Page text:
Remember last year, when I had this plan to visit one museum per month? I think I managed three or four, so not a very good quota!
I still have many Copenhagen museums left to visit – the Hirschsprung Collection, National Gallery, and the Royal Stables, to name a few. And then there’s oddballs like the Medicinal Museion that are not exactly at the top of my list, but sound intriguing anyways, and the Workers’ Museum has been recommended to me many times as well.
I’m also eager to go back to Glyptoteket and Statens Museum for Kunst (SMK), both of which I feel I haven’t even begun to fully explore.
One Copenhagen museum that’s been high on my list for a while is Thorvaldsens Museum, located right next to the parliament building Christiansborg, which holds marble and plaster sculptures of Danish sculptor Bertel Thorvaldsen, as well as selected paintings and antiques from Thorvaldsen’s private collection.
The museum’s architecture, patterned tiled floors, and colorful walls are absolutely amazing – as is the art on display, of course. One of the building’s characteristics is the large hall, in which two giant statues of army leaders on horseback are displayed opposite of each other.
Another distinct architectural feature are the long hallways on either side of the building, which are lined by a long row of small rooms, which allow to showcase one statue at a time, and makes for amazing visuals through the doorways.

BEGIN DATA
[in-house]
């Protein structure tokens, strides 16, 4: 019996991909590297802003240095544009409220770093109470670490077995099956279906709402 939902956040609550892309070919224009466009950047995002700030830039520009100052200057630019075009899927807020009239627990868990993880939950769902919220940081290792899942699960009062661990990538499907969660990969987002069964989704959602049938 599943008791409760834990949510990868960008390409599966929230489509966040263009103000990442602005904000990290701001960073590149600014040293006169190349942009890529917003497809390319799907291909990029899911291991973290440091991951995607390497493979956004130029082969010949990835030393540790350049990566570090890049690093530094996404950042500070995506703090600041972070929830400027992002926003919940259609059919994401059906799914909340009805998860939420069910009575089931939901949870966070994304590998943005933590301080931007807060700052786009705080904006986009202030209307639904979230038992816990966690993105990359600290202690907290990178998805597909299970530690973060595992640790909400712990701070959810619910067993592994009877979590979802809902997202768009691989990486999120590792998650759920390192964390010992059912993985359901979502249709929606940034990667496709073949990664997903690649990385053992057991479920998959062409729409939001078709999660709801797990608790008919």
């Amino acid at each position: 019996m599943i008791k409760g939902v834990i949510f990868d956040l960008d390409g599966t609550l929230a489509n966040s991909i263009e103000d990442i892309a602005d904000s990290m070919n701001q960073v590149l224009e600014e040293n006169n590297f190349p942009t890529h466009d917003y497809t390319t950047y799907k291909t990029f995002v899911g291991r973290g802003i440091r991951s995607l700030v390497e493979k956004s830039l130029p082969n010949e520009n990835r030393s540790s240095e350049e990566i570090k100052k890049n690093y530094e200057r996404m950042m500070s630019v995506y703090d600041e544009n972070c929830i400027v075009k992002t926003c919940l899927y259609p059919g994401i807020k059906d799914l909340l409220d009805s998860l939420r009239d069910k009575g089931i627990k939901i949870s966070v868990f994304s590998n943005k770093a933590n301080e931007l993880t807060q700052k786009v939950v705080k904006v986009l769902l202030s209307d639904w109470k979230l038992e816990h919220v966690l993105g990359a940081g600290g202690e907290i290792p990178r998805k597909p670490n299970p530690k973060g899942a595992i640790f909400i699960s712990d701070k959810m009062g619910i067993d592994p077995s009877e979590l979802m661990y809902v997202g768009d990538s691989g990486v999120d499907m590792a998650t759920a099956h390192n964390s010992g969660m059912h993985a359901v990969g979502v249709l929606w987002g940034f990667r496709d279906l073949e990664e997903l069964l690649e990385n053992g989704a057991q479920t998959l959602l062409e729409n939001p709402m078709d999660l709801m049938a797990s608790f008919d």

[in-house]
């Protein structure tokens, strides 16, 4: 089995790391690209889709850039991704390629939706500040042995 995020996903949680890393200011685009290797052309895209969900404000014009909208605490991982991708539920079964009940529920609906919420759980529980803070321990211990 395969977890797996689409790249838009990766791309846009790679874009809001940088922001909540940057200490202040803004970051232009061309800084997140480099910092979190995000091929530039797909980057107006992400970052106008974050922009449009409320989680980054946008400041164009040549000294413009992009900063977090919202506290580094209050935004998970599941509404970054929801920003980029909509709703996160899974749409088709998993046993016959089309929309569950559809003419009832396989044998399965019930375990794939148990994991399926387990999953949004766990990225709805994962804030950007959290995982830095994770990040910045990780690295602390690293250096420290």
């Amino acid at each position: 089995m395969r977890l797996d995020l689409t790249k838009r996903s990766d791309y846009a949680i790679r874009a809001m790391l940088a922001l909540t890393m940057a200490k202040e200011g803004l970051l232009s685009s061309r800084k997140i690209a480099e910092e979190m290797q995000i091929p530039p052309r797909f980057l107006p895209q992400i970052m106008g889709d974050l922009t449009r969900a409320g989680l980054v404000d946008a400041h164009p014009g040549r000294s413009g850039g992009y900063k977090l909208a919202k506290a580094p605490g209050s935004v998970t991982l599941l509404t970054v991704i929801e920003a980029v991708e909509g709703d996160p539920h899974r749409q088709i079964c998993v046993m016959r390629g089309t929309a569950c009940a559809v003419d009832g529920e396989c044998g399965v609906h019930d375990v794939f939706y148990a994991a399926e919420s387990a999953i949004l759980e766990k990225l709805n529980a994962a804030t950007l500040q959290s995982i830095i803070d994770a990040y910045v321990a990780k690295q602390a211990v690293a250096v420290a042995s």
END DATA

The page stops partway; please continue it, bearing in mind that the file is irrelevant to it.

Among the statues, you’ll find a mix of commissioned portraits and busts for noblemen and -women of Thorvaldsen’s time, as well as a myriad of depictions of figures from Greek and Roman mythology.
The museum has a free audio guide, which I highly recommend you make use of. It’s available in both Danish and English and provides analysis and background to most of the statues on display on the museum’s ground floor.
On the first floor, you’ll find a collection of paintings as well as some antique items – vases, coins, signet rings – that belonged to Thorvaldsen himself.
My favorite part was definitely the ground floor. I spent about two hours slowly wandering from one room to the next, listening to the audio guide and taking in the sculptures.
Bertel Thorvaldsen, who lived in Rome most of his working life, returned to Denmark a few years before his death, and is buried in the museum’s courtyard.
Have you visited Thorvaldsens Museum? What did you think? Let me know in the comments below!
Thorvaldsens Museum | Bertel Thorvaldsens Plads 2, 1213 Copenhagen | thorvaldsensmuseum.dk